Two sequences of elements
A stream positioned at its beginning.
The same stream after the execution of the method next: the character a is “in the past” whereas b, c, d and e are “in the future”.
The same stream after having written an x.
Streams vs. collections
The collection protocol supports the storage, removal and enumeration of the elements of a collection, but does not allow these operations to be intermingled. For example, if the elements of an OrderedCollection are processed by a do: method, it is not possible to add or remove elements from inside the do: block. Nor does the collection protocol offer ways to iterate over two collections at the same time, choosing which collection goes forward and which does not. Procedures like these require that a traversal index or position reference is maintained outside of the collection itself: this is exactly the role of ReadStream, WriteStream and ReadWriteStream.
These three classes are defined to stream over some collection. For example, the following snippet creates a stream on an interval, then it reads two elements.
WriteStreams can write data to the collection:
Streaming over collections
This section presents features used for reading collections. Using a stream to read a collection essentially provides you a pointer into the collection. That pointer will move forward on reading and you can place it wherever you want. The class ReadStream should be used to read elements from collections.
Methods next and next: are used to retrieve one or more elements from the collection.
Writing to collections
We have already seen how to read a collection by iterating over its elements using a ReadStream. We’ll now learn how to create collections using WriteStreams.
WriteStreams are useful for appending a lot of data to a collection at various locations. They are often used to construct strings that are based on static and dynamic parts as in this example:
nextPut: adds the parameter to the stream; nextPutAll: add seach element of the collection. Passed as a parameter, to the stream; print: adds the textual representation of the parameter to the stream.
About Concatenation. Using nextPut: and nextPutAll: on a WriteStream is often the best way to concatenate characters. Using the comma concatenation operator (,) is far less efficient:
Reading and writing at the same time
Reading and writing at the same time
Using streams for file access
Creating file streams
To create file streams, you will have to use one of the following instance creation methods offered by the class FileStream:
fileNamed: Open a file with the given name for reading and writing. If the file already exists, its prior contents may be modified or replaced, but the file will not be truncated on close. If the name has no directory part, then the file will be created in the default directory.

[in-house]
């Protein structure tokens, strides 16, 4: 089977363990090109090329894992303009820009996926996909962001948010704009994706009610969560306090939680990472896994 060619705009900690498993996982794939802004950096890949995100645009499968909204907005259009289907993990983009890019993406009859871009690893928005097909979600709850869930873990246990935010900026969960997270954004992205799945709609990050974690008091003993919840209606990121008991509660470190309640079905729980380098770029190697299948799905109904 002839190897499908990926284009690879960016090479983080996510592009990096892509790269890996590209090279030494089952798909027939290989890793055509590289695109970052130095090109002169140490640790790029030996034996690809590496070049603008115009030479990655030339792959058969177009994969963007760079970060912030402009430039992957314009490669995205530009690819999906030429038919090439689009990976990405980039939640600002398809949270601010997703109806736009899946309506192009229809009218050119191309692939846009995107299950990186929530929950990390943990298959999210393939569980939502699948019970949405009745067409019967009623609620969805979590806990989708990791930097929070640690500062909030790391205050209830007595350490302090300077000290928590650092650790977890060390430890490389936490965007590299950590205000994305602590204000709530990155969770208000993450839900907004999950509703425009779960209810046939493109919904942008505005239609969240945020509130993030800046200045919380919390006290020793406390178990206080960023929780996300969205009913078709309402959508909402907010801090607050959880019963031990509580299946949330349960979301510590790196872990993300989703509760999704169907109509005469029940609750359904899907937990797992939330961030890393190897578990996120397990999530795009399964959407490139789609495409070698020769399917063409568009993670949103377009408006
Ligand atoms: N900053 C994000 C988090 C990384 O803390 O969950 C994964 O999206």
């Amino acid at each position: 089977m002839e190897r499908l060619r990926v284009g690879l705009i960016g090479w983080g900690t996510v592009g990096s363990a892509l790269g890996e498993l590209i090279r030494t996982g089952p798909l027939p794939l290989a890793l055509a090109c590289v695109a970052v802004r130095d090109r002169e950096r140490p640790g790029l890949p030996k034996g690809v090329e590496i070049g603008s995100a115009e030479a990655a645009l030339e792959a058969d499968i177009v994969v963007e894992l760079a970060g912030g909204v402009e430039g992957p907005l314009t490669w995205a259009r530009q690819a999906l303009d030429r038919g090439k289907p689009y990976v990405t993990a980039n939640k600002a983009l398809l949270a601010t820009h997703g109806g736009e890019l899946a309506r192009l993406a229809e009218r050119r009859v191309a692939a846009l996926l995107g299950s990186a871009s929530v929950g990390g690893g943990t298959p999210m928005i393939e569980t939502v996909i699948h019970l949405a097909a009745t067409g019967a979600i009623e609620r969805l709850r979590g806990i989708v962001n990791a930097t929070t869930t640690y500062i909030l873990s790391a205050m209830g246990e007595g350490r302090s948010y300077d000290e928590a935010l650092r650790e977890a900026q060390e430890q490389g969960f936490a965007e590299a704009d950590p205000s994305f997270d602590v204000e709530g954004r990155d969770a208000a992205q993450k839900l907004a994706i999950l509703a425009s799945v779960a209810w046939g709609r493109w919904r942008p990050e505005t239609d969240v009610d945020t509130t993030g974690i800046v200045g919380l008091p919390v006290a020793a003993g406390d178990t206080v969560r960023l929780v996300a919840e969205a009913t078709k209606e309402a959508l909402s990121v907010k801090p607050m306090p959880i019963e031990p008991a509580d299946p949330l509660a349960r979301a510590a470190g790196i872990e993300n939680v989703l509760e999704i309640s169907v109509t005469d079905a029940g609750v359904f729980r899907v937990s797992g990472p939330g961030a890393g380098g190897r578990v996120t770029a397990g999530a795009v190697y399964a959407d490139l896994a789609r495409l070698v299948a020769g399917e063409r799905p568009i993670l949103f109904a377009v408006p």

newFileNamed: Create a new file with the given name,and answer a stream opened for writing on that file. If the file already exists, ask the user what to do.
forceNewFileNamed: Create a new file with the given name, and answer a stream opened for writing on that file. If the file already exists, delete it without asking before creating the new file.
oldFileNamed: Open an existing file with the given name for reading and writing. If the file already exists, its prior contents may be modified or replaced, but the file will not be truncated on close. If the name has no directory part, then the file will be created in the default directory.
readOnlyFileNamed: Open an existing file with the given name for reading.
By default, created streams are text-based which means you will read and write characters. If your stream must be binary, you have to send the message binary to your stream.
When your stream is in binary mode, you can only write numbers from 0 to 255 (1 Byte). If you want to use nextPutAll: to write more than one number at a time, you have to pass a ByteArray as argument.
Here is another example which creates a picture in a file named “test.pgm” (portable graymap file format). You can open this file with your favorite drawing program.
Streams offer a better way than collections to incrementally read and write a sequence of elements. There are easy ways to convert back and forth between streams and collections.
- Streams may be either readable, writeable or both readable and writeable.
- To convert a collection to a stream, define a stream “on” a collection, e.g., ReadStream on: (1 to: 1000), or send the messages readStream, etc. to the collection.
- To convert a stream to a collection, send the message contents.
- To concatenate large collections, instead of using the comma operator, it is more efficient to create a stream, append the collections to the stream with nextPutAll:, and extract the result by sending contents.
- File streams are by default character-based. Send binary to explicitly make them binary.